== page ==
Recognition by host nuclear transport proteins drives disorder-to-order transition in Hendra virus V
Web of Science
AuthorAtkinson, SC; Audsley, MD; Lieu, KG; Marsh, GA; Thomas, DR; Heaton, SM; Paxman, JJ; Wagstaff, KM; Buckle, AM; Moseley, GW; ...
Source TitleScientific Reports
PublisherNATURE PUBLISHING GROUP
AffiliationBiochemistry and Molecular Biology
Microbiology and Immunology
Document TypeJournal Article
CitationsAtkinson, S. C., Audsley, M. D., Lieu, K. G., Marsh, G. A., Thomas, D. R., Heaton, S. M., Paxman, J. J., Wagstaff, K. M., Buckle, A. M., Moseley, G. W., Jans, D. A. & Borg, N. A. (2018). Recognition by host nuclear transport proteins drives disorder-to-order transition in Hendra virus V. SCIENTIFIC REPORTS, 8 (1), https://doi.org/10.1038/s41598-017-18742-8.
Access StatusOpen Access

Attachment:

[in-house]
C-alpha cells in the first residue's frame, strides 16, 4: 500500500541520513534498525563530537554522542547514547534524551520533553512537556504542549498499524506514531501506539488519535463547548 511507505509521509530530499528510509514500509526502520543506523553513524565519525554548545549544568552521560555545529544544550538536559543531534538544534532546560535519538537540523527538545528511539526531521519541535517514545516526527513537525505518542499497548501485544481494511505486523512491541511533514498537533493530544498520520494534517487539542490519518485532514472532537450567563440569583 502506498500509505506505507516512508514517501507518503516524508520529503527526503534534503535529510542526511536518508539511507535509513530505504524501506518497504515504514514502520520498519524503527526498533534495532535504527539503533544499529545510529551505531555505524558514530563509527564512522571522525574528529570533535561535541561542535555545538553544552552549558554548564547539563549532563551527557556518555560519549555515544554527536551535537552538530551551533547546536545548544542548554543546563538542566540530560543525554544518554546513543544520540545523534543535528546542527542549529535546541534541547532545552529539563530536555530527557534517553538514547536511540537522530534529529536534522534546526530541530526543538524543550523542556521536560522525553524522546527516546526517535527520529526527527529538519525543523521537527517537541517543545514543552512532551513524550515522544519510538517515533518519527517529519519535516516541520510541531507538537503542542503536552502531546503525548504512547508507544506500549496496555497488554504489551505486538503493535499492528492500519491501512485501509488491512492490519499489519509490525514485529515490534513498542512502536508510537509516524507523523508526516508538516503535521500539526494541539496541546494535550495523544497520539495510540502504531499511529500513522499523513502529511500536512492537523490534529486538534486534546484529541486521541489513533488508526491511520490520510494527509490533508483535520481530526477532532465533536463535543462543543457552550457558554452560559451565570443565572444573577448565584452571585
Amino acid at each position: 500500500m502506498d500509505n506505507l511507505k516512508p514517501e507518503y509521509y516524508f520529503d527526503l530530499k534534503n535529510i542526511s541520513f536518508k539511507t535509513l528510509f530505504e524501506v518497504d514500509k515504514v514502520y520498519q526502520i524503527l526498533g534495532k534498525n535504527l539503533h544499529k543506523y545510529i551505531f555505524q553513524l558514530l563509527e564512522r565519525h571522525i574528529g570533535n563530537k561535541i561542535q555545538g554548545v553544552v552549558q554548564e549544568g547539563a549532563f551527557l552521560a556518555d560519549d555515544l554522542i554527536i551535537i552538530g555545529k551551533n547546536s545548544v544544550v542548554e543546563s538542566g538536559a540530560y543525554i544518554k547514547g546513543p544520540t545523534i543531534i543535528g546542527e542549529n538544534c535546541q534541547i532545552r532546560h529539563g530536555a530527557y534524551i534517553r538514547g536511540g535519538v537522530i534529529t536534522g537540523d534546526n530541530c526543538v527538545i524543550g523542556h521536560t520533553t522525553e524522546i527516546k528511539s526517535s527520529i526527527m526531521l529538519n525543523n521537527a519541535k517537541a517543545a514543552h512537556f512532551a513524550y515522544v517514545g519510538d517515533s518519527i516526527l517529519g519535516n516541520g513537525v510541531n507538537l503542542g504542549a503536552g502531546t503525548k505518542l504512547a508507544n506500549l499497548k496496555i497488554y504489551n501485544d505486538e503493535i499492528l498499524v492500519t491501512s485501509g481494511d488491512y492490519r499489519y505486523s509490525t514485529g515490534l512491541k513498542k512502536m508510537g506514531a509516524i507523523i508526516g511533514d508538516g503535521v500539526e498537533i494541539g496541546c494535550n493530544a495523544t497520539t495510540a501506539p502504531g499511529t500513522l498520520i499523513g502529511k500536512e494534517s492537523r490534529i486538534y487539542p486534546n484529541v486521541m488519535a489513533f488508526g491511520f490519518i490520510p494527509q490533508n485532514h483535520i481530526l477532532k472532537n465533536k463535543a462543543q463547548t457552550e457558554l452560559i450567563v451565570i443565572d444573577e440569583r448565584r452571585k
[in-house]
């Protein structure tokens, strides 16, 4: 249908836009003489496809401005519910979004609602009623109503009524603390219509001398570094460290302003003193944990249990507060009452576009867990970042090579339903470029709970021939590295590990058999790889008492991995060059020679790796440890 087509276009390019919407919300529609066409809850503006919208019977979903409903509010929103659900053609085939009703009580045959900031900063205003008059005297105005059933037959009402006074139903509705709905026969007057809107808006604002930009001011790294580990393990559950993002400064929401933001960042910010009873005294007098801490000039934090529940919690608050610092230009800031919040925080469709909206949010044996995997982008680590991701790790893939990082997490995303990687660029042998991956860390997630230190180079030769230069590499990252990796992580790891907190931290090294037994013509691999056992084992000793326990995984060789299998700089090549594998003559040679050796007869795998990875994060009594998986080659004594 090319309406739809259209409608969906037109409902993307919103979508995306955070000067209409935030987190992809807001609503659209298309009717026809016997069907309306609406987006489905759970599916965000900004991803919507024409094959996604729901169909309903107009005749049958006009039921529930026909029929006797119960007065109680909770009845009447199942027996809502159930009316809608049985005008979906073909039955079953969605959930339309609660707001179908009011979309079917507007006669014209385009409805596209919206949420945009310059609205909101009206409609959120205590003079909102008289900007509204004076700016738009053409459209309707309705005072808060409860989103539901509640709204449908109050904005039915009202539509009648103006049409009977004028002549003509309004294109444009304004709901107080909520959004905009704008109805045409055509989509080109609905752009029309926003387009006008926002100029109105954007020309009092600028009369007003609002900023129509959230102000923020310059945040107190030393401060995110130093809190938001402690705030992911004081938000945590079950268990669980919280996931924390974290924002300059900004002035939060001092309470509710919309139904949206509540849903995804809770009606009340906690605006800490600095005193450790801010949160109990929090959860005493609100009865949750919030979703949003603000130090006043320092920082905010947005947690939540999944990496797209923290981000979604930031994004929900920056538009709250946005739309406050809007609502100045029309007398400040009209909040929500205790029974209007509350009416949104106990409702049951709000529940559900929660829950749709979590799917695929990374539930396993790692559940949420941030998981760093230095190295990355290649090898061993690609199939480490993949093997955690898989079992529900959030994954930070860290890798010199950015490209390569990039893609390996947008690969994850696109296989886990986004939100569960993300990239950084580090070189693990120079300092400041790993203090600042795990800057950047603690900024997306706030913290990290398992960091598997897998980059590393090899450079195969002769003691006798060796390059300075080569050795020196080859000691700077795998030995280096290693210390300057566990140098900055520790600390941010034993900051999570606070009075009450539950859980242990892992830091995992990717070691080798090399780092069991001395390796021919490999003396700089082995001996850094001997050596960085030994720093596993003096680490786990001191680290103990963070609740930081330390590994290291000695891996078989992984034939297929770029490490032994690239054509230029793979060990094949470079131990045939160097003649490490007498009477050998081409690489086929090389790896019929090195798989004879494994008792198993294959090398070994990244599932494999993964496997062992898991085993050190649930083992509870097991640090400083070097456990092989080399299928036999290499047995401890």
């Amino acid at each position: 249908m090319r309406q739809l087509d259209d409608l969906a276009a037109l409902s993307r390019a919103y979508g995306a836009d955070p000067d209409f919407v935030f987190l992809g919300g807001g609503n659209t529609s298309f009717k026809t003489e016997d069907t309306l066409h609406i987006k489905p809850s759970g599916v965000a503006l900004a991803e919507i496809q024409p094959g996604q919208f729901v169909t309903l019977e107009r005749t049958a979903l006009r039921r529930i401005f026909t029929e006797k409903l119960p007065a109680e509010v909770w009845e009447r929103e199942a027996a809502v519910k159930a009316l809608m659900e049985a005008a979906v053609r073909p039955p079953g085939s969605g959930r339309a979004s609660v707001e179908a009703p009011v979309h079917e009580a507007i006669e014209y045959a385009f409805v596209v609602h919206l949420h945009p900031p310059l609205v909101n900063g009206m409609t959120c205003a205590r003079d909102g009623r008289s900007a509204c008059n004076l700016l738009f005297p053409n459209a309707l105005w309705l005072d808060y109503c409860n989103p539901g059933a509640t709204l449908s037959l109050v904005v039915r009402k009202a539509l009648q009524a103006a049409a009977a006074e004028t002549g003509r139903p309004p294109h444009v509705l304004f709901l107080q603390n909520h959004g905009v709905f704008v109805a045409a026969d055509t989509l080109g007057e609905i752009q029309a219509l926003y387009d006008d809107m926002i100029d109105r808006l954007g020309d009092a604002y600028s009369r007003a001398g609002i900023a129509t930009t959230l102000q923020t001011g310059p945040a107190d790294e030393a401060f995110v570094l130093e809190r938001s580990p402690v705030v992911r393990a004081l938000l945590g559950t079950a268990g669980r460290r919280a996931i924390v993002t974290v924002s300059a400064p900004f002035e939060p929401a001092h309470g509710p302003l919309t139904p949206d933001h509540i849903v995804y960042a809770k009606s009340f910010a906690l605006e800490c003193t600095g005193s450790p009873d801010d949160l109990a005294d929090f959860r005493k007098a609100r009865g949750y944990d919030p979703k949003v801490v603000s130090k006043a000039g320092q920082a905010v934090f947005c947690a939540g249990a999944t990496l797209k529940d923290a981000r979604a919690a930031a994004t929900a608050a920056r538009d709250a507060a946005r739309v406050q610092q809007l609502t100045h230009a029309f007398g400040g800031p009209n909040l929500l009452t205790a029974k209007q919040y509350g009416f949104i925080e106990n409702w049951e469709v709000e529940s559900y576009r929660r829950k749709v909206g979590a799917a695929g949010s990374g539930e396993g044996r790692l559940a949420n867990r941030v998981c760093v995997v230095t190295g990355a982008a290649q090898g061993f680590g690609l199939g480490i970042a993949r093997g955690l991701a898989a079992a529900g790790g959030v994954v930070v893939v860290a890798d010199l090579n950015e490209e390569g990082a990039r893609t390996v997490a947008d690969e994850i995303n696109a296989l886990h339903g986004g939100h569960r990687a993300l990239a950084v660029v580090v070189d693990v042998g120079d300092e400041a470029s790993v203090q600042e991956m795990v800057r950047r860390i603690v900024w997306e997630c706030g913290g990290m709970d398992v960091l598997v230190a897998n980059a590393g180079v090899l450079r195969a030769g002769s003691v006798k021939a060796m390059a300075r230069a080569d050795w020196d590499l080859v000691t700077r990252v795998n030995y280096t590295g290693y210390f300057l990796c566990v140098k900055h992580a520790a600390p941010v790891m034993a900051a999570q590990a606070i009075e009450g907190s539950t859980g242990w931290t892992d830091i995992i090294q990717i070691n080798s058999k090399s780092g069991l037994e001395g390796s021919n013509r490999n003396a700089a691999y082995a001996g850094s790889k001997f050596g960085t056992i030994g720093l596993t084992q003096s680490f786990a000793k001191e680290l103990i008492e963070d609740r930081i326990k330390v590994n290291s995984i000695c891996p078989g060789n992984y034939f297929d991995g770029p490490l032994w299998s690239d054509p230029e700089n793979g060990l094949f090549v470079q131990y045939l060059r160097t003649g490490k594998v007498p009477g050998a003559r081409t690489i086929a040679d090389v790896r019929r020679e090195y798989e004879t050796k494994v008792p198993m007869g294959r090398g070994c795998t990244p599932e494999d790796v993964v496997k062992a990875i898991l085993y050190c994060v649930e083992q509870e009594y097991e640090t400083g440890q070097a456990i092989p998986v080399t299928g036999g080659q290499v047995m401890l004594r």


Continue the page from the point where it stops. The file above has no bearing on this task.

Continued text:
Hendra virus (HeV) is a paramyxovirus that causes lethal disease in humans, for which no vaccine or antiviral agent is available. HeV V protein is central to pathogenesis through its ability to interact with cytoplasmic host proteins, playing key antiviral roles. Here we use immunoprecipitation, siRNA knockdown and confocal laser scanning microscopy to show that HeV V shuttles to and from the nucleus through specific host nuclear transporters. Spectroscopic and small angle X-ray scattering studies reveal HeV V undergoes a disorder-to-order transition upon binding to either importin α/β1 or exportin-1/Ran-GTP, dependent on the V N-terminus. Importantly, we show that specific inhibitors of nuclear transport prevent interaction with host transporters, and reduce HeV infection. These findings emphasize the critical role of host-virus interactions in HeV infection, and potential use of compounds targeting nuclear transport, such as the FDA-approved agent ivermectin, as anti-HeV agents.
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